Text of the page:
A little backstory….
Before I jump into today’s entry, please allow me give you a little bit of a back story as why today’s entry will be different. Part of my new responsibilities in my new role, involves starting the process of creating the accessibility plan for technology use for our institution.
Definitions of terms used.
- Accessible: refers to the concept that individuals with disabilities are able to access and use a product/system (this includes assistive technologies.)
- Accessible information technology: IT that has been designed, developed, or procured to be usable by and therefore accessible to people with disabilities.
So, needless to say that as I have worked on our plan, my perspective on Web 2.0 tools has changed a bit. Prior to my work on our accessibility plan, I didn’t really think about how accessible the tools were for people with physical disabilities. I focused on how the tools could be used to address the different learning styles and relay content in different ways. I never considered that the tool itself may be hindering instruction because some students couldn’t navigate, use or understand the content presented by the tool! You would think that as a person with a special education degree I would have had this on my radar, but as a non-disabled person, I took it for granted that all Web 2.0 tools were- by design- accessible. They are not. Perspective is everything!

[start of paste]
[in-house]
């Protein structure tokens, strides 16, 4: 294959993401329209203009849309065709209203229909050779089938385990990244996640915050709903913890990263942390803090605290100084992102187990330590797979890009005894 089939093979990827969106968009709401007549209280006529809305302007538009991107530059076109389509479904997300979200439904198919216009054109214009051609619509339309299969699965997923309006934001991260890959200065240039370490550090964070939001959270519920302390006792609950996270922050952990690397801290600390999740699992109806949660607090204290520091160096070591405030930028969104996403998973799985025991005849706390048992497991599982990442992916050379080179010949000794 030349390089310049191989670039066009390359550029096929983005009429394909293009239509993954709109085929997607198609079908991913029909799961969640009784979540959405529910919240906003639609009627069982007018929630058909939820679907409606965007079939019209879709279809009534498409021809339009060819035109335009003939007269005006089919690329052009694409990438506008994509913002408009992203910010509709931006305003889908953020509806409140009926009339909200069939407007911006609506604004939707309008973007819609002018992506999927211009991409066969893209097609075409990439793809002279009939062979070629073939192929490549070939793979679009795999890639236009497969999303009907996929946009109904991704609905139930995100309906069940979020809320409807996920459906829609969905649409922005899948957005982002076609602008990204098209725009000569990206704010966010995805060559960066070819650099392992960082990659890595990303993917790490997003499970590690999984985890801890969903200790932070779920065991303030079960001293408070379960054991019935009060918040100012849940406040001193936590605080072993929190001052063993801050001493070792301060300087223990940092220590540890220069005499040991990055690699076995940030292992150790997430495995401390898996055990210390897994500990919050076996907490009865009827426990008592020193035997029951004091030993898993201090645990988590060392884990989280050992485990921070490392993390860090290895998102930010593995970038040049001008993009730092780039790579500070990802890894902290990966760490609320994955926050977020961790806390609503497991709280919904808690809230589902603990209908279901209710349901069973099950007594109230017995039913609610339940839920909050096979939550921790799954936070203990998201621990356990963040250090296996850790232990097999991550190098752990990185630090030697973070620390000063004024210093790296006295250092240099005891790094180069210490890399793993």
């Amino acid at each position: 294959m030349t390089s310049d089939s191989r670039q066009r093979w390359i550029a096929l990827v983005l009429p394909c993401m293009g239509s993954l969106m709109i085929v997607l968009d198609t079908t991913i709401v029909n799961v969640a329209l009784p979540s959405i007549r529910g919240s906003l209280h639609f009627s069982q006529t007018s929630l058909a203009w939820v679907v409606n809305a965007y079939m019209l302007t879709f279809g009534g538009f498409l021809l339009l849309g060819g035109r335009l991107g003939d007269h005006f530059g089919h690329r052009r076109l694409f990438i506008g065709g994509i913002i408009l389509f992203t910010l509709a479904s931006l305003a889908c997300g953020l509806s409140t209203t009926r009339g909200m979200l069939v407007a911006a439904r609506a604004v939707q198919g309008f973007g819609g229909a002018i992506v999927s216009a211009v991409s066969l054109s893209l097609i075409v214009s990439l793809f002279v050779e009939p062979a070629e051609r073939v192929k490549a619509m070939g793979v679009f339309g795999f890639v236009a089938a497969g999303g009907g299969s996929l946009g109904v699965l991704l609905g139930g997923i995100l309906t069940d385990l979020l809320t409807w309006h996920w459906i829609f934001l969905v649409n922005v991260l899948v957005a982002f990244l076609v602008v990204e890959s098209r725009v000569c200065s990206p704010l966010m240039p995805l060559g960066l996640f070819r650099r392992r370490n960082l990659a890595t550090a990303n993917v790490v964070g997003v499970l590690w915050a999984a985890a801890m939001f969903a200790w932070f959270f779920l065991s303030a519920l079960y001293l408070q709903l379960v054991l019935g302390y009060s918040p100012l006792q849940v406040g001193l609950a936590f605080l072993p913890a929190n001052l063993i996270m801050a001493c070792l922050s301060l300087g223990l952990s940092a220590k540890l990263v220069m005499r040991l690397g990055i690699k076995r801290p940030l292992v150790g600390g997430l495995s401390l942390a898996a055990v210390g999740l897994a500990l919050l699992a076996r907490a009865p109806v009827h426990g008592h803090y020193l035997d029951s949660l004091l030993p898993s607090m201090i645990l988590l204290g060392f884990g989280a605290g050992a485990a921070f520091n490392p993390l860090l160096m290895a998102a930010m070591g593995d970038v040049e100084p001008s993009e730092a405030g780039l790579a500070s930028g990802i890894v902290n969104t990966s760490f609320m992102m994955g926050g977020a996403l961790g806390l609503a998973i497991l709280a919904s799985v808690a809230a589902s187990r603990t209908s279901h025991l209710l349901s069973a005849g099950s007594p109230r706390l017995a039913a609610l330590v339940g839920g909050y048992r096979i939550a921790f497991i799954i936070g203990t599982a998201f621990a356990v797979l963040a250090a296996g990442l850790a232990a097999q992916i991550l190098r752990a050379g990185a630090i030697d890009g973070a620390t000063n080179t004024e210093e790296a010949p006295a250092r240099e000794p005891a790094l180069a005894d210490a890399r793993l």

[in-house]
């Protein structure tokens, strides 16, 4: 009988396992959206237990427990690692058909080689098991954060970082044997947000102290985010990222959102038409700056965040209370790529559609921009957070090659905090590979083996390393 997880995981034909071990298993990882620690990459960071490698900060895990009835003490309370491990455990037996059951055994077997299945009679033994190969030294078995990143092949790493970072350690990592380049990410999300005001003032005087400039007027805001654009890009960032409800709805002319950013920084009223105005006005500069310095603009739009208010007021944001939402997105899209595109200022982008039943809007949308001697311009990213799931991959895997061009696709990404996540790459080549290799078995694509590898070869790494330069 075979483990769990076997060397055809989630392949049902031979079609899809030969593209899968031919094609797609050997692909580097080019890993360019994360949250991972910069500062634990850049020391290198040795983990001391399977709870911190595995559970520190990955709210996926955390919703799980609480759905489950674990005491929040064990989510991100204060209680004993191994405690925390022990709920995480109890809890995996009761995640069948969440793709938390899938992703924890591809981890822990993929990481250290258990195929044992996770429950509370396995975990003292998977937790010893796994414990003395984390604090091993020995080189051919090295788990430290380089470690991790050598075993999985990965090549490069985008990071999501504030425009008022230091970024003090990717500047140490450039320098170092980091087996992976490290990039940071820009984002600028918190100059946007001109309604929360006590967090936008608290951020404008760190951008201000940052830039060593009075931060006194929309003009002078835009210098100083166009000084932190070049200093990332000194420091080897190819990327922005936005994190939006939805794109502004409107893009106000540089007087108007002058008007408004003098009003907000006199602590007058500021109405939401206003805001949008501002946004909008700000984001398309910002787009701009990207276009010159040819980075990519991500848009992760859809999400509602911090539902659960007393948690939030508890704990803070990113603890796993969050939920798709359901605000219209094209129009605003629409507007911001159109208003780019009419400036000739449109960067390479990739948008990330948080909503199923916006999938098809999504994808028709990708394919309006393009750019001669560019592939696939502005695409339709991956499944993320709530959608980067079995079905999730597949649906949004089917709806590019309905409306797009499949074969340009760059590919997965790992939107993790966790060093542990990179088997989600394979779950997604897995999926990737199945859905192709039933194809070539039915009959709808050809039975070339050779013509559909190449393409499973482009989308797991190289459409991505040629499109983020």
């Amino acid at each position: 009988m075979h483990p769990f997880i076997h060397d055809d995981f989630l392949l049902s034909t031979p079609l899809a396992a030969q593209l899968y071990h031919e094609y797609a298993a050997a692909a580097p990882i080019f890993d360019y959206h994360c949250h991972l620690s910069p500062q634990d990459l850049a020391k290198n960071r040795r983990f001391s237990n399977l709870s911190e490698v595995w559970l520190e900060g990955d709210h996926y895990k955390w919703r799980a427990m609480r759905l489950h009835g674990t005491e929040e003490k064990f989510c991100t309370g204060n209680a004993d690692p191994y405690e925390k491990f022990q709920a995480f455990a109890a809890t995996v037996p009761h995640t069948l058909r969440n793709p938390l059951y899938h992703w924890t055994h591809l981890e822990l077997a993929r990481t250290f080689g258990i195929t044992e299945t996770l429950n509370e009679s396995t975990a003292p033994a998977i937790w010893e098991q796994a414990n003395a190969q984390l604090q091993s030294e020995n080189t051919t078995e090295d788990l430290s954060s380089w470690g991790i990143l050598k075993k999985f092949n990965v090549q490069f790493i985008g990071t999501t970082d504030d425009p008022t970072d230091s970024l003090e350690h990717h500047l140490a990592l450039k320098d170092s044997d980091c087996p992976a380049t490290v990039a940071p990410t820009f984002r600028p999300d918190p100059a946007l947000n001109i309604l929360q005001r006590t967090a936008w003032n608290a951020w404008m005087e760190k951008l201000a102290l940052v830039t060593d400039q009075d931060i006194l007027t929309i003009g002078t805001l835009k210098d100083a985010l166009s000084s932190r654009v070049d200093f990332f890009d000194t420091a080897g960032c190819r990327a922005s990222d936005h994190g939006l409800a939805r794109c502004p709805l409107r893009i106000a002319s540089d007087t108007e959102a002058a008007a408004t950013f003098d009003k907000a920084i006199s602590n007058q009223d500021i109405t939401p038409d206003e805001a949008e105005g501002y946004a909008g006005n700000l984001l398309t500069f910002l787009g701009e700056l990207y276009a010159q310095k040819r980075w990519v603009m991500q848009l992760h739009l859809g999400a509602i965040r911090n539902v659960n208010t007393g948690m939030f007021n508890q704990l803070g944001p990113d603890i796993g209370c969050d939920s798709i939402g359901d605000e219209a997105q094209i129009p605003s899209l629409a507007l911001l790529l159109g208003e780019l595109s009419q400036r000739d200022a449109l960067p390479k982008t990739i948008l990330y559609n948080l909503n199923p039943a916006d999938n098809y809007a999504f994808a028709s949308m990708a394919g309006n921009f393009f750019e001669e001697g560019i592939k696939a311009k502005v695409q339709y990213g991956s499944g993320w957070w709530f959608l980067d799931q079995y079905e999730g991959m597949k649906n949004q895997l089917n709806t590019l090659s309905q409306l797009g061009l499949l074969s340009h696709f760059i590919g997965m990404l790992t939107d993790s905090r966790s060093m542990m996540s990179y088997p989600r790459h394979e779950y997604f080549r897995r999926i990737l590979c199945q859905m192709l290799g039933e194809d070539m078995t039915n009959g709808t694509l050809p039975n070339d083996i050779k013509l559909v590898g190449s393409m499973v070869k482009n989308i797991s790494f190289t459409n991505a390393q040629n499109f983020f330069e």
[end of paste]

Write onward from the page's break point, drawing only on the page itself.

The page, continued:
Now onto the meat of this entry…
Now that you have the back story as to why this week’s entry will be a little different let’s dive into this week’s tech snack. For this entry I wanted to see how accessible some of my favorite web 2.0 tools were. All the web 2.0 tools that I looked at were tools that I had written blog entries about and have personally used with my students.
The tools reviewed were:
- Playposit(Formerly Educannon)